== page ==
Written by Brian Keene
Published by Necessary Evil Press
I am really hard to please when it comes to horror fiction. A story can be well written and interesting and still not break the barrier of my “wow” level of appreciation. I blame this mostly on the fact that as a very young girl I was introduced to horror by three very adept guides: Poe, Lovecraft, and King. My holy trinity. And few others have come even close to reaching the level I have reserved for them. Especially the contemporary writers.
Well, I think I may have to clear off a little space on that shelf if this novella is any indication. Now, I’ll qualify by saying I haven’t read any of his other work… but with Take the Long Way Home, Keene has assured that that will not remain the case for long.
Take the Long Way Home begins with a bang, literally. Steve Lieberman and his buddies Craig, Hector, and Charlie are heading home from work — carpooling in these days of elevated gas prices — when there’s some sort of blast that sounds like a trumpet, and they get in a car wreck. Narrowly escaping death, Steve awakens from the accident to discover Hector dead and Craig missing. He and Charlie are mostly unharmed and decide to look for their friend. But it quickly becomes clear that there’s a lot more going on. Their accident wasn’t the only one on the road. In fact, the whole freeway is a tangle of disasters. Many people can’t seem to find their friends and loved ones. And no one seems to be coming to their aid.
There’s very definitely something horribly wrong with the whole world. Steve’s top priority becomes getting home to his wife, Terri. Charlie and Frank, a portly but friendly construction worker, decide to tag along. The three men begin a trek from Maryland just over the border into Pennsylvania. Along the way they encounter a number of horrors and one very interesting character, a Black man named Gabriel. How Steve gets home and what he discovers once he gets there, and along the way, are what makes this story great.
From the very first words we are thrown into a chaotic world where terror is as close as the person next to you. This is the kind of horror I love. There are no slimy slugs or zombies or blood-sucking beasties in this book. You will not find a one. But there are plenty of monsters. The characters, all of them from the most important to the smallest of tertiary characters with only two lines, leap off the page. They’re that accessible.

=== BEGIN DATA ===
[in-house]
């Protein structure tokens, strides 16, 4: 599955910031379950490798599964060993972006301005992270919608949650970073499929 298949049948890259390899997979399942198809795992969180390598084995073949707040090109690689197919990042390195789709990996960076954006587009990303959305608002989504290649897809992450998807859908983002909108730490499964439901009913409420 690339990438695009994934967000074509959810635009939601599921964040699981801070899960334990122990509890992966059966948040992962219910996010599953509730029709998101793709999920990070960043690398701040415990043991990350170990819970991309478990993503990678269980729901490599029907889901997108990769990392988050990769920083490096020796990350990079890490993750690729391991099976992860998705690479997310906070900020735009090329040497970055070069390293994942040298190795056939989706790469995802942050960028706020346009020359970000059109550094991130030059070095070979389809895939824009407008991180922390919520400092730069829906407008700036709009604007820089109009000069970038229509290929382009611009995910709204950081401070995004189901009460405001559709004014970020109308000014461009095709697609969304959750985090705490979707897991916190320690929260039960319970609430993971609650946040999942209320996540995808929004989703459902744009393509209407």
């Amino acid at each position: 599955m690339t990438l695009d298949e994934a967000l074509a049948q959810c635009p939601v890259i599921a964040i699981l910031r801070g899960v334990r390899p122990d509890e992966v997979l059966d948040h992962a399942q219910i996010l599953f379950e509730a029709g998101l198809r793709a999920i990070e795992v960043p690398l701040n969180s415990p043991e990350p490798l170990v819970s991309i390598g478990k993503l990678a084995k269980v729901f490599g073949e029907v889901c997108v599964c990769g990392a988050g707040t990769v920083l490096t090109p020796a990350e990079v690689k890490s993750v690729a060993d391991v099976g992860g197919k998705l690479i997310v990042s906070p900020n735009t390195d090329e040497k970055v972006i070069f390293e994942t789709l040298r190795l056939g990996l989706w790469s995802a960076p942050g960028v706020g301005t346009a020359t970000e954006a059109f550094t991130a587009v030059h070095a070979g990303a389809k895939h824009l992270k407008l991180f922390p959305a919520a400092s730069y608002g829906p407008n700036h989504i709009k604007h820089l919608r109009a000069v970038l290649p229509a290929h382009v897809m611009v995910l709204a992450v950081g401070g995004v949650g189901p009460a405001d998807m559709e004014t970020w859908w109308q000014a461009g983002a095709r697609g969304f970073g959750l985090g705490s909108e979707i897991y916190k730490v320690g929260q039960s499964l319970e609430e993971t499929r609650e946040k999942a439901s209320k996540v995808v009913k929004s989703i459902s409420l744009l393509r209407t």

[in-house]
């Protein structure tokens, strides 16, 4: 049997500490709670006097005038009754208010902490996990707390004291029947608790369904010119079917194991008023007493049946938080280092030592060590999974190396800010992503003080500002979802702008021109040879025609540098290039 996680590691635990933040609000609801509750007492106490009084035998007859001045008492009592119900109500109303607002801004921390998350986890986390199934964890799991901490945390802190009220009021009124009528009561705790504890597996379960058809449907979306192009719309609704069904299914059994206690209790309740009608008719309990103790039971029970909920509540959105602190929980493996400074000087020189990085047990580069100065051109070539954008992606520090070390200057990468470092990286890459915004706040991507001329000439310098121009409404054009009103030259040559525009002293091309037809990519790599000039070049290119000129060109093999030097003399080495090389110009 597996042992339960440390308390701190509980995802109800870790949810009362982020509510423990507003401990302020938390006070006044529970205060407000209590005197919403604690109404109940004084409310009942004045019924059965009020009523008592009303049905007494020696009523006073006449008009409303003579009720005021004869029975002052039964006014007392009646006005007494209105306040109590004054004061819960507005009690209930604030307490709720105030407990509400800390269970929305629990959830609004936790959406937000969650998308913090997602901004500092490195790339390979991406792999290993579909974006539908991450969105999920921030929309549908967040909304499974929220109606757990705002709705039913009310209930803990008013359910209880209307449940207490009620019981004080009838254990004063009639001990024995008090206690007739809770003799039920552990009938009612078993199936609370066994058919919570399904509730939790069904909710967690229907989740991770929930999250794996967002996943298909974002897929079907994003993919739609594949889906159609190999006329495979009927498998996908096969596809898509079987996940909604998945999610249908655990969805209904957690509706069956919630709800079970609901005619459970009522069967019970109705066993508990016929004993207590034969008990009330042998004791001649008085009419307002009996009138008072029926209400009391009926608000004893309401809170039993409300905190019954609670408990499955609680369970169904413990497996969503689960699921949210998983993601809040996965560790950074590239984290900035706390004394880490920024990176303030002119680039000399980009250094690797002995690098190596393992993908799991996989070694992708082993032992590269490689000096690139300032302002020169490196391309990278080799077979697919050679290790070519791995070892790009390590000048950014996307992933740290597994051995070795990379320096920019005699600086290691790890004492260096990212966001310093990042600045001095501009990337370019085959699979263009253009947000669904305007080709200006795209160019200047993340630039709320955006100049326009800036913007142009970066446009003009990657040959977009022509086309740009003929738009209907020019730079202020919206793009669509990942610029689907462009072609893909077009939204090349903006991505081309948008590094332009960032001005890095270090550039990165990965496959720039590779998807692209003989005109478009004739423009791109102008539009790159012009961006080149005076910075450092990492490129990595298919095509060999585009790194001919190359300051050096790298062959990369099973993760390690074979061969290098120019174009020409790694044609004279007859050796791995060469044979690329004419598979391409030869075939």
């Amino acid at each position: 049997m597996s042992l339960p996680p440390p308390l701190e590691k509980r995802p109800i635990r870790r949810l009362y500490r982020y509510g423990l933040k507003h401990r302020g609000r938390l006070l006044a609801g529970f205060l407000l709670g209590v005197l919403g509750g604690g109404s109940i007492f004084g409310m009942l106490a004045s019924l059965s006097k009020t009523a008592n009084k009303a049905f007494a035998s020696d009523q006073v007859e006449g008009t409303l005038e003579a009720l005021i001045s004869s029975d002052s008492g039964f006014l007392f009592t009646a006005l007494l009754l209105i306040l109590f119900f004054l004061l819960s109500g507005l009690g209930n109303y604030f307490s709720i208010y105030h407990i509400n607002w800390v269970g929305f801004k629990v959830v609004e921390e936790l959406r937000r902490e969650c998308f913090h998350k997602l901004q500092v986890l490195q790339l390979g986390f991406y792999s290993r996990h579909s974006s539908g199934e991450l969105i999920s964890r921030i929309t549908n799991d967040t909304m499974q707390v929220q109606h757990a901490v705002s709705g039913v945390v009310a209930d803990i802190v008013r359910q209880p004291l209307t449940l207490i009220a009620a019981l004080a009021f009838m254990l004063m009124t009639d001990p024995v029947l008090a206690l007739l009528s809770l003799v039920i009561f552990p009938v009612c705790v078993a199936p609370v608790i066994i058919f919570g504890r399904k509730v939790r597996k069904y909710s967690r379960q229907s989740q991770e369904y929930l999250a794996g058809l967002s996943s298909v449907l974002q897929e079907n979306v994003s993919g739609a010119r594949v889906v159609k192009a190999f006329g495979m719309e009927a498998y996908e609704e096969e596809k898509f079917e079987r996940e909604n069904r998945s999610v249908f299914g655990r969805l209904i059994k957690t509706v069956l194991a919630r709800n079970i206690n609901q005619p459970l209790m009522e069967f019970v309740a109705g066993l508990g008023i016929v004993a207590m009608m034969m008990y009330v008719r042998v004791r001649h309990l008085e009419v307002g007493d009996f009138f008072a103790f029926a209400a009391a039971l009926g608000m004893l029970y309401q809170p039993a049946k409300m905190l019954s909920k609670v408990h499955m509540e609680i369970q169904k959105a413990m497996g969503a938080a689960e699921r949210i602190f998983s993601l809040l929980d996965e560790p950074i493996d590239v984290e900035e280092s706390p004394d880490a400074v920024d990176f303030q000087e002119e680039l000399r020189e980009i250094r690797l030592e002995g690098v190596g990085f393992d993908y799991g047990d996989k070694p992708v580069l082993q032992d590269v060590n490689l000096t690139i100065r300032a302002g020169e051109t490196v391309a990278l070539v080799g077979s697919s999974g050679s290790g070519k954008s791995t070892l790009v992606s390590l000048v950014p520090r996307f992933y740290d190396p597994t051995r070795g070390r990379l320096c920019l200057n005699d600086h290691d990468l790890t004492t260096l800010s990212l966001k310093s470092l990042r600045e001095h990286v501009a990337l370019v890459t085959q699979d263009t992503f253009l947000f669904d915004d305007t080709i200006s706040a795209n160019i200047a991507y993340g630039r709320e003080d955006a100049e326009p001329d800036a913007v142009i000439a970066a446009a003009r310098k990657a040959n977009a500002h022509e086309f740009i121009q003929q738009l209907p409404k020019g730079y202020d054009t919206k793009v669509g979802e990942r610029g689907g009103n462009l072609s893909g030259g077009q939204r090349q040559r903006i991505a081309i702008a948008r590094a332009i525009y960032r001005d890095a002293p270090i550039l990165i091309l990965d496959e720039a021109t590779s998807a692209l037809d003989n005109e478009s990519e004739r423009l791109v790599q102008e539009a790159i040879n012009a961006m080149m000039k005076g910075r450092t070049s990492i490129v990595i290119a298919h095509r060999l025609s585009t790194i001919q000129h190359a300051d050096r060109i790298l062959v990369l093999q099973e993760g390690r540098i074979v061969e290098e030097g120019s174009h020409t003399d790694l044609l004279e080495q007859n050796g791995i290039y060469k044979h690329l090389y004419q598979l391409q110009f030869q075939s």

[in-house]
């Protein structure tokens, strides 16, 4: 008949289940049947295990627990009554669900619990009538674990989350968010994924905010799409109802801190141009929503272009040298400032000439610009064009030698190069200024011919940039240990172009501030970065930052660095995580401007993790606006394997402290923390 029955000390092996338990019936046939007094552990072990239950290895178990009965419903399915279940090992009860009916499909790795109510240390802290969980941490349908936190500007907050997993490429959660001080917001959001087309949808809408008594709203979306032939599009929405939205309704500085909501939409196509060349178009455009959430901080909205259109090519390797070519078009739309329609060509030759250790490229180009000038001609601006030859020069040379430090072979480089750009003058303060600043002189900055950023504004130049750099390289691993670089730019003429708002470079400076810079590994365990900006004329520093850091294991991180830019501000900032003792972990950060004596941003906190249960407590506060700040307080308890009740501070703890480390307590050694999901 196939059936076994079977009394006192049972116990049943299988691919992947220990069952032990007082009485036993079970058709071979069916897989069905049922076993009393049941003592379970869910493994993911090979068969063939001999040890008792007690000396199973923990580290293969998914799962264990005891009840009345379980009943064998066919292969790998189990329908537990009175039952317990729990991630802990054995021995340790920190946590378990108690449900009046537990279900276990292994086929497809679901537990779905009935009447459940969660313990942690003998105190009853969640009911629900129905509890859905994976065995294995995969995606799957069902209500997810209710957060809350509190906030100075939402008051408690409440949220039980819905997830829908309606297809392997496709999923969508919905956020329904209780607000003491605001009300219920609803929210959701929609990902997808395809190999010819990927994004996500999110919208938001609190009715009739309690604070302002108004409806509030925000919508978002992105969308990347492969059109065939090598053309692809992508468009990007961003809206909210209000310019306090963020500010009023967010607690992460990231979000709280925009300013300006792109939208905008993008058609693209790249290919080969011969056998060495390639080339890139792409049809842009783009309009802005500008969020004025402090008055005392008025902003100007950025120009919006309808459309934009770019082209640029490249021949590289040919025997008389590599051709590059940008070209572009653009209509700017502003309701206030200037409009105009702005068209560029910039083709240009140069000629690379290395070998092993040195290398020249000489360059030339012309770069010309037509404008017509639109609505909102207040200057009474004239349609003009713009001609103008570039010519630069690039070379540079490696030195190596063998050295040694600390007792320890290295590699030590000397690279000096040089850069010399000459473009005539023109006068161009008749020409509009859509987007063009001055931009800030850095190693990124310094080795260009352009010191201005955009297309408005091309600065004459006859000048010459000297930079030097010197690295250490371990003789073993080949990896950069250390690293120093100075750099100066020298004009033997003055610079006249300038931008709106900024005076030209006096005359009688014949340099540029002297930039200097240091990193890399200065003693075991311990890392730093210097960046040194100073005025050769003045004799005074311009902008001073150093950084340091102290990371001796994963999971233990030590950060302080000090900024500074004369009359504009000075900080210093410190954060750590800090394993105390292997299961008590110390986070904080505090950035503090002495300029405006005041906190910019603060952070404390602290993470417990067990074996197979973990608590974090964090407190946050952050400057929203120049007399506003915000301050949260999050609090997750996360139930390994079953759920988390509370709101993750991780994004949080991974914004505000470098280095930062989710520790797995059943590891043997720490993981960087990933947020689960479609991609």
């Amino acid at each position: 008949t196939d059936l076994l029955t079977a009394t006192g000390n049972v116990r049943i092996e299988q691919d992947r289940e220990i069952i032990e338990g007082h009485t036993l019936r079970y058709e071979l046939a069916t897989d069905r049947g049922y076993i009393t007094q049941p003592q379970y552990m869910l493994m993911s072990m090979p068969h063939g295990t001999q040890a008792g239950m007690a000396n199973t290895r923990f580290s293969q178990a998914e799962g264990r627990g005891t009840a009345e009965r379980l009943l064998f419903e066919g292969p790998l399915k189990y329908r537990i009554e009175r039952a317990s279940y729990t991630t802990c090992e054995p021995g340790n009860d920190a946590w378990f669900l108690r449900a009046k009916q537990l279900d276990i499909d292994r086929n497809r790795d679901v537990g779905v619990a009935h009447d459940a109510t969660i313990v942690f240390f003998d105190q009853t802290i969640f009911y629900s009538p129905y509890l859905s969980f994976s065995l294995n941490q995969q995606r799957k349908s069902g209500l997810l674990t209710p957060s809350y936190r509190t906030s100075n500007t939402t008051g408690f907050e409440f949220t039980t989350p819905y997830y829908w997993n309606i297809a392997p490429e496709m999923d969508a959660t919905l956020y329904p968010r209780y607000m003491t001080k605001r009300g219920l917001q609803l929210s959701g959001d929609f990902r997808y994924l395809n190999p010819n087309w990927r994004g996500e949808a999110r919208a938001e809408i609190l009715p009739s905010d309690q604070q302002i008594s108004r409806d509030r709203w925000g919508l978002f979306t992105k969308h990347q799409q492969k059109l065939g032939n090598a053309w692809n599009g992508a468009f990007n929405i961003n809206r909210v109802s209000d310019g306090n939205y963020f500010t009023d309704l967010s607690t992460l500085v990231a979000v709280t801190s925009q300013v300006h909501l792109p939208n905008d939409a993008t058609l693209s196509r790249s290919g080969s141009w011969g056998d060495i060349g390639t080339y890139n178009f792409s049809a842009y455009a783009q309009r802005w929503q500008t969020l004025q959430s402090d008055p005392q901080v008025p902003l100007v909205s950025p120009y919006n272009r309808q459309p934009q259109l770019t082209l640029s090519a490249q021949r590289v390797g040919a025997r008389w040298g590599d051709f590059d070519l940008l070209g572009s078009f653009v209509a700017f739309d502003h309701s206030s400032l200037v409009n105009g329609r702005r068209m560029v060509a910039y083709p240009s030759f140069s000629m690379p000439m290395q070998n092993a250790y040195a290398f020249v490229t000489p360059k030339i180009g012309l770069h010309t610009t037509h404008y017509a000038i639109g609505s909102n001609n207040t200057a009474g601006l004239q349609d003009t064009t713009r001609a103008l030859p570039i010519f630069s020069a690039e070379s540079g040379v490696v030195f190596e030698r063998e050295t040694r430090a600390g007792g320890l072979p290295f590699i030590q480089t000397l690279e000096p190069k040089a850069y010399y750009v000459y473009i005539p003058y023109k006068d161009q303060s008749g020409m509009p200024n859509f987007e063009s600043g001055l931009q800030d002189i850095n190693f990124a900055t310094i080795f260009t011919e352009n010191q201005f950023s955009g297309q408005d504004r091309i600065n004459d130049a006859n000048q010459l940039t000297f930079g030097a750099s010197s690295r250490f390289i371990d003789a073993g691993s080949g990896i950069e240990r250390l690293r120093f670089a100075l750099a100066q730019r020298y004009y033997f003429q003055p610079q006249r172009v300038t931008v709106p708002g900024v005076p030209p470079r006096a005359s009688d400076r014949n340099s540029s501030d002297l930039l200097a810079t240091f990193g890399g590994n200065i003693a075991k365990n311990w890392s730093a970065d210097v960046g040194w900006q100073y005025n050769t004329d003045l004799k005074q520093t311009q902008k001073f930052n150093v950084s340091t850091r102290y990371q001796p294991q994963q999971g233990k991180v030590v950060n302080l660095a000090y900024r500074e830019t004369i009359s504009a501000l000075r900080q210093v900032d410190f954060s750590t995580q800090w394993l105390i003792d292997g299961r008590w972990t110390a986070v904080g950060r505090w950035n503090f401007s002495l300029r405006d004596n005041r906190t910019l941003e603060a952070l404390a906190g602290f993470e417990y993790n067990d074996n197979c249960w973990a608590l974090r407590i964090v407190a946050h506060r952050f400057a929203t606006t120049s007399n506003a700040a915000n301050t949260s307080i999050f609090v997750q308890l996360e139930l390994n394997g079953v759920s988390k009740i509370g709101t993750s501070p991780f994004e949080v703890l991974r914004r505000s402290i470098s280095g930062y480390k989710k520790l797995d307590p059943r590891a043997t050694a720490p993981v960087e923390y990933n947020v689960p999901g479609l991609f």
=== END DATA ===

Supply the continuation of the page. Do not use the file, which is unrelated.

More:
The writing is SO tight. It moves along at such a clip that I couldn’t put it down. I wanted to know what was going to happen next, and then next, and then next…up until the very last word. There’s a strong religious element that I was worried at first would interfere with my enjoyment (since it’s not my religion), but that wasn’t the case at all. Since the ideas presented were new to me, it only heightened my interest.
Keene drops you right in the center of an apocalyptic event, hooks you to the characters, and drags you along on a terrible and emotional journey. It reminded me, in a lot of ways, of another horror fiction book released this year by one of the masters. The tone and landscape were reminiscent of Stephen King’s Cell. Except…well, I think I might have liked this better. (That was really hard to admit!) There’s a lot here in Take the Long Way Home that tastes like a younger, leaner, meaner King. A Bachman-like King. Which, I assure you, coming from me is high praise.
Take the Long Way Home is a dark tale of struggle and an epic journey, of love, life, religion, friendship, and humanity. It is all the things that horror should be. It hits you on a mental and emotional level, appealing to both the head and the heart…and chilling both of them just as deeply. Tell the masters to start dusting off a seat, because Keene is definitely one of horror’s strongest voices.
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